Combat Constant Cravings
Are you on the sugar rollercoaster? Energy up and down the whole day? Are you remedying the downs with sugar and caffeine? Know that feeling of never quite being satisfied, perpetually foraging for more food? The unfortunate truth is that many people are walking around with erratic blood sugar levels.
From a physiological perspective, balancing things in this department is one of the most powerful things you can do for your health.
1. So, why is this happening?
Not eating enough good fats – It’s to our absolute detriment that natural fat found in wholefoods has been demonized. As a result our focus has shifted from sugars and processed carbohydrates to fats, especially the saturated kind (predominantly found in animal derived foods).
Along with being vital for healthy body function, fats play a key role in keeping us satiated. In fact, when fat enters the intestines, it sends a hormonal signal to the brain, telling it that all is good and feeding behavior can taper off. This does not happen with refined carbs and particularly not with fructose, which bypasses this mechanism, enabling us to feed on copious amounts without ever truly feeling full.
Not eating enough protein – Now, I am not at all an advocate of high protein diets, but many of us are simply not aware of eating some good quality protein at each meal. This is partly because it’s easy for meals to become grain-focused, displacing not only vital protein but also priceless veggies. Think: Toast with jam or vegemite, a big bowl of pasta.
Nutrient depleted foods – The theory goes that a body that is depleted of nutrients will never feel satisfied and forever push for more food. Western diets are typically energy-dense and nutrient-poor (the opposite of how things should be!).
Insufficient fibre – We can forget that along with keeping things moving, fibre plays a key role in keeping us feeling full and promoting steady blood sugar levels. Not eating enough veggies (sorry to harp on!) and being addicted to refined carbs (like sugar, cakes, biscuits, breakfast cereals, white bread) really does make us fall short here.
Slaves to external cues – We often travel quite unconsciously when it comes to food. We listen to cues such as ‘it’s time to eat’, boredom, and social pressures to eat ‘normal’ foods that aren’t really normal at all, but have become staples (think: cakes and biscuits at the office).
2. What are the consequences?
Once this sort of eating pattern has been established (i.e. once you’re on the cravings rollercoaster) it really is a self-perpetuating one; the quickest way to remedy a low is with sugar and processed carbs, which has detrimental effects, both in the short and long term:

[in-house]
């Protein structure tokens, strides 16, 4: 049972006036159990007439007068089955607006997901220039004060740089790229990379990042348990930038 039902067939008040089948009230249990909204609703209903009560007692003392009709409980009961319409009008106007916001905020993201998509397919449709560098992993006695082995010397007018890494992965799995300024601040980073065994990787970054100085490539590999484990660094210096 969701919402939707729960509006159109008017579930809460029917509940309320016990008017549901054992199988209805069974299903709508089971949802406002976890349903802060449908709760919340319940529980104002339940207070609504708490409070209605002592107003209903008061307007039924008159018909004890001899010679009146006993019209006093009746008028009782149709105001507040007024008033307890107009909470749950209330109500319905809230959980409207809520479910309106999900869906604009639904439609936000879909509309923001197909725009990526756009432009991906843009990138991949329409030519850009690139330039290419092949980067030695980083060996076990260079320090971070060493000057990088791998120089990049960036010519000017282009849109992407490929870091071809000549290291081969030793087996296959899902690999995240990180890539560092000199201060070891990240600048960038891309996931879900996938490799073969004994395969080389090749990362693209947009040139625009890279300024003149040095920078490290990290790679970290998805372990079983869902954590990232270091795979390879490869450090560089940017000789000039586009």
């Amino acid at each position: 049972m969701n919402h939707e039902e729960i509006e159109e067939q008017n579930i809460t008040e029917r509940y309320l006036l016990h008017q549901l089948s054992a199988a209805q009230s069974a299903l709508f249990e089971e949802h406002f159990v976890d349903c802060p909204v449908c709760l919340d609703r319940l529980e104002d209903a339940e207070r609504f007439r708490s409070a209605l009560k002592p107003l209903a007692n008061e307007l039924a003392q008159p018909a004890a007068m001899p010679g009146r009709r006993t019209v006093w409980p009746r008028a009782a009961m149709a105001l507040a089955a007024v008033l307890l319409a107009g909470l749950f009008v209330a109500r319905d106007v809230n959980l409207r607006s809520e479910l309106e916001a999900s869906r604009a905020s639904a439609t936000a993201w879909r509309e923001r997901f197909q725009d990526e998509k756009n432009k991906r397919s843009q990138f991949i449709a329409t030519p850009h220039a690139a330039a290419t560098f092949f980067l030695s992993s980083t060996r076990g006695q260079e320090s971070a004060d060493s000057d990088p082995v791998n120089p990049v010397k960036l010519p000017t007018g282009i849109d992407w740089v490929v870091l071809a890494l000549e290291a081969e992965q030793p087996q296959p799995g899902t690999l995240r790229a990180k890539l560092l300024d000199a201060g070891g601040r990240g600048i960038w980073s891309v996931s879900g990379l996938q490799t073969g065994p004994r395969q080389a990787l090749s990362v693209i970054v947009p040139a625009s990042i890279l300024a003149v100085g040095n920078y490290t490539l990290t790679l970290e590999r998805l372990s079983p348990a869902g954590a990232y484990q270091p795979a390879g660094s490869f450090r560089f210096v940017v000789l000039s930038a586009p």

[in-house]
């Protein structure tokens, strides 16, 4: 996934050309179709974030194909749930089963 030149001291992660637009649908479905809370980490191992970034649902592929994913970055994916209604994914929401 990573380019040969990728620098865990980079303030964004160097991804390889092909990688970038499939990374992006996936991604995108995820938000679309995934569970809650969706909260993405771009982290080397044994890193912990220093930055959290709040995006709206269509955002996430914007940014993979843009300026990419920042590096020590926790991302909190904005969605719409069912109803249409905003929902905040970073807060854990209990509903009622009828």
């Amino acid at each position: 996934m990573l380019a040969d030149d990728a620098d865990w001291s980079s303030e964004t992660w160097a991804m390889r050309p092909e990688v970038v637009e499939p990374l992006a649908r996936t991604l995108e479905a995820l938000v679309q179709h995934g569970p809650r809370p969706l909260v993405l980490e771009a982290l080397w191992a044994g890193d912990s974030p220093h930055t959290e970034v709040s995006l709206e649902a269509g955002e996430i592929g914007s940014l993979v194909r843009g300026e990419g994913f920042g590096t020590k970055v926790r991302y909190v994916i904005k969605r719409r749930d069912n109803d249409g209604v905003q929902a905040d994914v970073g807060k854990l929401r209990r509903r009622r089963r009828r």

Irritability and/or low mood – Erratic blood sugar is not a friend of a calm and happy mind.
Type 2 Diabetes Mellitus (Type 2 DM) – The pancreas naturally secretes insulin every time we eat sugar and carbs. Insulin lowers our blood sugar levels. If we are on the rollercoaster and over feeding on these foods, the pancreas responds by secreting high levels of insulin. Eventually, the body no longer ‘hears’ insulin’s message and we are left with insulin resistance (a marker of Type 2 DM).
3. How to kick that habit!
Watch your protein – Include some (don’t gorge on the stuff) at each meal. Your choices include eggs, meat, chicken, fish or vegetarian protein such as legumes.
Fear not the fats – Nutritious fats include olive oil, ghee, coconut oil, nuts, seeds, avocado, macadamia oil and oily fish.
Maximise nutrient density from veggies in abundance, fats, protein as well as some complex carbs (such as sweet potato, pumpkin, quinoa). Your body will feel truly nourished and naturally find its own ‘off button’.
Fibre – Ensure that half of your plate at lunch and dinner comes from veggies; include nuts and seeds and turn only to unprocessed carbs.
Think outside the box – Did you know that cinnamon is fantastic for balancing blood sugars and it tastes sweet! Use cinnamon and vanilla powder to add sweetness to breakfast; cinnamon and licorice tea through the day; include fats and protein in your occasional sweet treats – we all want something sweet from time to time! Making your own means you are in control. See recipe!
Use internal cues more than external cues – Ask yourself: Am I truly hungry? Am I mistaking my thirst for hunger? What can I reach for as an alternative that will actually help the situation and not add fuel to the fire?
Be a conscious eater!
Keep these principles in mind next time you are about to embark on the roller coaster. You’ll be surprised at how powerful little changes can be!